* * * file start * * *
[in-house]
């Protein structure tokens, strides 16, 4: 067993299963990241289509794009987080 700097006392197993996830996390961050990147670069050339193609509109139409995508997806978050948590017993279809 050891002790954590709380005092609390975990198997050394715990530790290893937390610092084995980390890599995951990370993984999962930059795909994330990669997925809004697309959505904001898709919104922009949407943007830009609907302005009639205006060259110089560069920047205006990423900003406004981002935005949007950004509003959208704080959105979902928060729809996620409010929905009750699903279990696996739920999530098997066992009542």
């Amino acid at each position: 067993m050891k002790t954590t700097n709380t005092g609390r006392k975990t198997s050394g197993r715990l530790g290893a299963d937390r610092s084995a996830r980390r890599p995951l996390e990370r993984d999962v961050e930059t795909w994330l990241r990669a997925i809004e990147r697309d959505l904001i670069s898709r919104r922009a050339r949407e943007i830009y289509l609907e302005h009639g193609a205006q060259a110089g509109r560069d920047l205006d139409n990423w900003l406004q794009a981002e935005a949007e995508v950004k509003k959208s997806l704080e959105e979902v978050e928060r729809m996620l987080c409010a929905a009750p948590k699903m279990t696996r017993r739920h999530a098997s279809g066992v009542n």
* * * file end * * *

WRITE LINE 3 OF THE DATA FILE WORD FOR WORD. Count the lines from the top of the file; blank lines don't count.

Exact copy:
């Amino acid at each position: 067993m050891k002790t954590t700097n709380t005092g609390r006392k975990t198997s050394g197993r715990l530790g290893a299963d937390r610092s084995a996830r980390r890599p995951l996390e990370r993984d999962v961050e930059t795909w994330l990241r990669a997925i809004e990147r697309d959505l904001i670069s898709r919104r922009a050339r949407e943007i830009y289509l609907e302005h009639g193609a205006q060259a110089g509109r560069d920047l205006d139409n990423w900003l406004q794009a981002e935005a949007e995508v950004k509003k959208s997806l704080e959105e979902v978050e928060r729809m996620l987080c409010a929905a009750p948590k699903m279990t696996r017993r739920h999530a098997s279809g066992v009542n």